The aim of this research program is to investigate the anti-hemostatic and anti-inflammatory compounds in the saliva of blood-feeding insects and ticks which allow efficient blood feeding and enhancement of pathogen transmission. Anti-hemostatic compounds of interest include anti-clotting, anti- platelet and vasodilators. Anti-inflammatory compounds include immunomodulatory compounds as well as compounds that modify effector arms of the immune response, such as anti-complement activity found in the saliva of some ticks, sand flies and mosquitoes. While the vector attempts to modify the feeding site to enhance success of blood feeding, such site becomes locally compromised in its ability to react to injury and becomes an easier site for pathogen invasion. On the other hand, when the vertebrate mounts an immune response to these salivary compounds, pathogen transmission may be compromised. Novel pharmaceuticals and novel targets for vaccine development will be ultimate benefits of this program. The work involves obtaining saliva or salivary glands of the insects and ticks under study, bioassay of their biological activity using both in vivo and in vitro tests, purification of the individual activities using chromatographic and electrophoretic techniques, microsequencing of the peptides and proteins, and final identification of the total primary sequence by molecular biology methods. Confirmation of the clones is found by expression in bacterial or eukaryotic cell lines. We have initiated a reverse approach where salivary cDNA libraries from blood-feeding insects and ticks are being mass sequenced and expressed recombinantly, providing new insights in the discovery of novel compounds. Summary Vector arthropods, such as mosquitoes, triatomine bugs and ticks, salivate while they puncture our skin in their search of blood. This saliva contains dozens to hundreds of compounds that have anti-clotting, anti-platelet, vasodilatory, anti-inflammatory, and immunomodulatory functions. While helping the vector to feed, it also modifies the site where pathogens are injected and, in many cases, facilitates the infection process. For this reason, salivary proteins of vectors can be used as vaccine targets for the diseases they transmit. Salivary proteins can also be used as immuno-epidemiological markers of vector exposure, and in themselves can have potent and novel pharmacological activities. Because the saliva of hematophagous animals is under attack of their host's immune system, their constituents are under a rapid evolutionary pressure in an arms' race scenario with their hosts, causing an enormous variety of unique protein families even in closely related organisms. The section of vector biology aims at uncovering the biodiversity of salivary proteins in the near 500 genera of blood sucking arthropods, and to discover the function of the novel protein families that we encounter. Accordingly, we have developed a two pronged approach focusing in sialotranscriptome discovery projects and functional sialomic studies. In addition to these core studies on the saliva of vector arthropods, the section also collaborated with other members of the LMVR, LPD and other extramural scientists lending its expertise in bioinformatics, structural biology and vascular biology. In the current fiscal year, members of the Section of Vector Biology contributed to a total of 13 papers as detailed below: Sialotranscriptome discovery and evolution projects: Because host hemostasis (the physiological process that prevents blood loss, consisting of platelet aggregation, blood clotting and vasoconstriction) is a complex and redundant phenomenon, the salivary glands of blood sucking arthropods consist of a magic potion with diverse chemicals that in a redundant way counteract host mechanisms to prevent blood loss, allowing the fast acquisition of a meal. Salivary transcriptome made in the past few years indicate that the magic potion consists of 70-100 different proteins in the case of mosquitoes, for example, to over 1,000 in the case of ticks (Ticks feed for several days and have to disarm host immune reactions, in addition to the hemostatic system). Transcriptome studies also show that the salivary proteins of blood sucking arthropods are at a very fast pace of evolution, perhaps explaining why every genus studied so far has several unique protein families. Indeed, there are unique proteins found at the subgenus level. Given we can now describe in detail the sialotranscriptome (from the Greek word sialo = saliva) of a single organism, we can ask now what the universe of salivary proteins is associated to blood feeding, the so called sialoverse. There are near 19,000 species of blood sucking arthropods in 500 different genera. If we find (minimally) 5 novel protein families per genus (within the 70-500 proteins in each sialome), there are at least 2,500 novel proteins to be discovered, each one with an interesting pharmacological property. We have so far explored less than 20 genera of blood sucking arthropods, and it is our goal to extend sialotranscriptome discovery to map this pharmacological mine for future studies, and in the process learn the paths taken by genomes in their evolution to blood feeding and identify proteins with pharmacological and vaccine potential. In the current fiscal year, we produced three papers related to sialotranscriptome and proteome discovery and evolution of hematophagous arthropods, including the first disclosure of the sialome of the kissing bug Panstrongylus lignarius (1), a deep sequencing of male and female salivary transcriptomes of the mosquito vector of West Nile virus, Culex tarsalis (2) and the first sialotranscriptome of ticks using single salivary gland libraries that showed fast shifting of sialome transcription on the Lyme disease vector, Ixodes ricinus (3). Functional studies: We advanced our knowledge regarding the function of vector salivary proteins as reported in four publications, describing for the first time the plasminogen activating peptide of a tick vector of Lyme disease (4), the possible use of salivary hyaluronidase as a vaccine target to prevent leishmaniasis (5), the characterization of a salivary anti-complement activity of a sand fly vector of leishmaniasis (6) and in understanding the anti-tick immune response of natural hosts of the Lyme disease vector, Ixodes scapularis (7). Bioinformatic collaborations: Dr. Ribeiro collaborated with intra and extra mural investigators lending his expertise in bioinformatics in six publications related to vectors of human disease or nematode parasites. We continued our collaboration with Dr. Thomas Nutman from LPD, collaborating on studies of Onchocerca volvulus population biology through multilocus immunophenotyping (8), with Brazilian investigators of the Sao Paulo University investigating the transcriptional response of tick midguts following rickettsial infections (9), with Dr. Bruno Aca from the University of Rome on deciphering the olfactory repertoire of the tiger mosquito, Aedes albopictus (10), with Dr. Louis Miller from LMVR on plasmodium transcriptomes leading to understanding of the function of parasite protein kinases (11), with Dr. Sanjay Desai from LMVR by creating an annotated catalog of over 680 thousand guideRNA sequences from Plasmodium falciparum that will help scientists to harvest the benefits of CRISPER-Cas9 transfections (12), and with investigators from the U.S. Army Edgewood Chemical Biological Center, Aberdeen Proving Ground, Maryland, USA, we helped the annotation of proteomic results resulting from the interaction of the Sindbis virus with it mammalian and mosquito host cells (13).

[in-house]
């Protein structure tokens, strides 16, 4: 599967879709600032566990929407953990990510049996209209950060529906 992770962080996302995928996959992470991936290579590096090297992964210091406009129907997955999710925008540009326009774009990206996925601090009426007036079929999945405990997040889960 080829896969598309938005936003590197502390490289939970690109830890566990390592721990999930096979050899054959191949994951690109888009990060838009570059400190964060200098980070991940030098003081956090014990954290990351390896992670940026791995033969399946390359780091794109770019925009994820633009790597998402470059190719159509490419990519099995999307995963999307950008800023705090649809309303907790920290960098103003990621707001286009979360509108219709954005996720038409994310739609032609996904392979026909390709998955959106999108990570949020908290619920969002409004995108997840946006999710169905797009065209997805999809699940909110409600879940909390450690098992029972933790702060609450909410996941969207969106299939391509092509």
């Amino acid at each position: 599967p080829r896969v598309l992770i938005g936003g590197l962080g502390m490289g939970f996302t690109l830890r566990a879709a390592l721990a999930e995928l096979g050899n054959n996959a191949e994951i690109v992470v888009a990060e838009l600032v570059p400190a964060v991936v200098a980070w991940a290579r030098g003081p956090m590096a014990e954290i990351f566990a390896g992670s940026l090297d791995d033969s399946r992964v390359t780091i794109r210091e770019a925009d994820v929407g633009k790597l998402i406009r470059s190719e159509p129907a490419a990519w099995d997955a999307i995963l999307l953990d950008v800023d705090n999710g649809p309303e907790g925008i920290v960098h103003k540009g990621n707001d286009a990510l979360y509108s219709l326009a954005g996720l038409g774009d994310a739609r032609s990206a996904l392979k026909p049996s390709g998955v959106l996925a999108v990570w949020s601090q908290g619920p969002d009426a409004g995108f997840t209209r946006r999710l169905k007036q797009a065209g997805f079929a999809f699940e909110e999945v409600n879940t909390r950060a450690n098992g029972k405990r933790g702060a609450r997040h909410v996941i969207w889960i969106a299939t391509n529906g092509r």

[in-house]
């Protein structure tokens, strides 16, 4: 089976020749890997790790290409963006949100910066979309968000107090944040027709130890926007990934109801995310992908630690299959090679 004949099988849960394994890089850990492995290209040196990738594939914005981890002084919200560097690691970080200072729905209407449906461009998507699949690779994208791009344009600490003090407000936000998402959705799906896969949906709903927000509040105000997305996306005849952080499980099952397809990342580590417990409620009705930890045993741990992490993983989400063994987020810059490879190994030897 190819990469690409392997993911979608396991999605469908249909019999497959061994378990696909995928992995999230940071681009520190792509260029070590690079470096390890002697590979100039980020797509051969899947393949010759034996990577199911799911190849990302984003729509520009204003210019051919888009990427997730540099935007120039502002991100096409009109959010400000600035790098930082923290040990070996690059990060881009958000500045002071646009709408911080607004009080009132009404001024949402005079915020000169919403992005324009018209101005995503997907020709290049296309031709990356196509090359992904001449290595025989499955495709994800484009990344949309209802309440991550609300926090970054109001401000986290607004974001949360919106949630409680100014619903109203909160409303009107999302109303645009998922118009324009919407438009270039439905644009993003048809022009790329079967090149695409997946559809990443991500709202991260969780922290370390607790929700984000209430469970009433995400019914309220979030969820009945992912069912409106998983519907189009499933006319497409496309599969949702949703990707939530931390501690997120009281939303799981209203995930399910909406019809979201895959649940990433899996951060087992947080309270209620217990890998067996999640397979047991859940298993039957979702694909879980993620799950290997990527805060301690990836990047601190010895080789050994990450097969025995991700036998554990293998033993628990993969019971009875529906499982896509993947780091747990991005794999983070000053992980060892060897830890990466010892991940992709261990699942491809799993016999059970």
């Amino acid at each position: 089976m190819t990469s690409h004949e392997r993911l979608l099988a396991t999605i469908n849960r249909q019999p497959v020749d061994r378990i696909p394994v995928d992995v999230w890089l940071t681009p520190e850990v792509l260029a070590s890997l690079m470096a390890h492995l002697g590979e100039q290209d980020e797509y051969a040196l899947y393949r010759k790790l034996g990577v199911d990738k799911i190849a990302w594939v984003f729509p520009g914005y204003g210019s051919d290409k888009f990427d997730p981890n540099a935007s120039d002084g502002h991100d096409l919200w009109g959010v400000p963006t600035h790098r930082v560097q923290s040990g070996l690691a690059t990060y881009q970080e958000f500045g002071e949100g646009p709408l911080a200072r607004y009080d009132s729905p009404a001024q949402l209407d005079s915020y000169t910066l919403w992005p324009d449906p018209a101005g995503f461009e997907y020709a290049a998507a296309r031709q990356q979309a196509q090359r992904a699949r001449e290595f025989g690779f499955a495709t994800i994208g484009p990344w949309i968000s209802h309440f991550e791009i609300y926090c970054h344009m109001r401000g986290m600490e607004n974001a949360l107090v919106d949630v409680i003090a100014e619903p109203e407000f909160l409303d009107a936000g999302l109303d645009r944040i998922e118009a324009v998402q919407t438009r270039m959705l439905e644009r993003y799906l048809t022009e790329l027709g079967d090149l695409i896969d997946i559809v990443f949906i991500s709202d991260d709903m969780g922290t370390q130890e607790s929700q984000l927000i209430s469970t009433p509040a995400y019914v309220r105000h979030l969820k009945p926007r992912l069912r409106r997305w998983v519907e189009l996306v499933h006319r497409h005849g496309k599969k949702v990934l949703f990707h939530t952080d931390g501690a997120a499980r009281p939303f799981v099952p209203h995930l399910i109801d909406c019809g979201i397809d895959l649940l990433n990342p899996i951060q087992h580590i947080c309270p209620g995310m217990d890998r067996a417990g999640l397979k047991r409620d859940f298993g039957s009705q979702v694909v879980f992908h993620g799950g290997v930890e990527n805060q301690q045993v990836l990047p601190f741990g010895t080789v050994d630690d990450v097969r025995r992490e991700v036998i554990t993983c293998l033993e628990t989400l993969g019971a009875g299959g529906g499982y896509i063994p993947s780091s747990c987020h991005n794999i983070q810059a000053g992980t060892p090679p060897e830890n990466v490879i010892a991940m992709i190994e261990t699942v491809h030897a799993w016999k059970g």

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Schuchman, Ryan; Kilianski, Andy; Piper, Amanda et al. (2018) Comparative Characterization of the Sindbis Virus Proteome from Mammalian and Invertebrate Hosts Identifies nsP2 as a Component of the Virion and Sorting Nexin 5 as a Significant Host Factor for Alphavirus Replication. J Virol 92:
Perner, Jan; Kropá?ková, Sára; Kopá?ek, Petr et al. (2018) Sialome diversity of ticks revealed by RNAseq of single tick salivary glands. PLoS Negl Trop Dis 12:e0006410
Ribeiro, José M C; Martin-Martin, Ines; Moreira, Fernando R et al. (2018) A deep insight into the male and female sialotranscriptome of adult Culex tarsalis mosquitoes. Insect Biochem Mol Biol 95:1-9
Assumpção, Teresa C; Mizurini, Daniella M; Ma, Dongying et al. (2018) Ixonnexin from Tick Saliva Promotes Fibrinolysis by Interacting with Plasminogen and Tissue-Type Plasminogen Activator, and Prevents Arterial Thrombosis. Sci Rep 8:4806
Martin-Martin, Ines; Chagas, Andrezza Campos; Guimaraes-Costa, Anderson B et al. (2018) Immunity to LuloHya and Lundep, the salivary spreading factors from Lutzomyia longipalpis, protects against Leishmania major infection. PLoS Pathog 14:e1007006
Ribeiro, Jose M; Garriga, Meera; Potchen, Nicole et al. (2018) Guide RNA selection for CRISPR-Cas9 transfections in Plasmodium falciparum. Int J Parasitol 48:825-832
Bansal, Abhisheka; Molina-Cruz, Alvaro; Brzostowski, Joseph et al. (2018) PfCDPK1 is critical for malaria parasite gametogenesis and mosquito infection. Proc Natl Acad Sci U S A 115:774-779
Nevoa, Jessica C; Mendes, Maria T; da Silva, Marcos V et al. (2018) An insight into the salivary gland and fat body transcriptome of Panstrongylus lignarius (Hemiptera: Heteroptera), the main vector of Chagas disease in Peru. PLoS Negl Trop Dis 12:e0006243
Martins, Larissa A; Galletti, Maria F B de Melo; Ribeiro, José M et al. (2017) The Distinct Transcriptional Response of the Midgut of Amblyomma sculptum and Amblyomma aureolatum Ticks to Rickettsia rickettsii Correlates to Their Differences in Susceptibility to Infection. Front Cell Infect Microbiol 7:129
Maruyama, Sandra R; Garcia, Gustavo R; Teixeira, Felipe R et al. (2017) Mining a differential sialotranscriptome of Rhipicephalus microplus guides antigen discovery to formulate a vaccine that reduces tick infestations. Parasit Vectors 10:206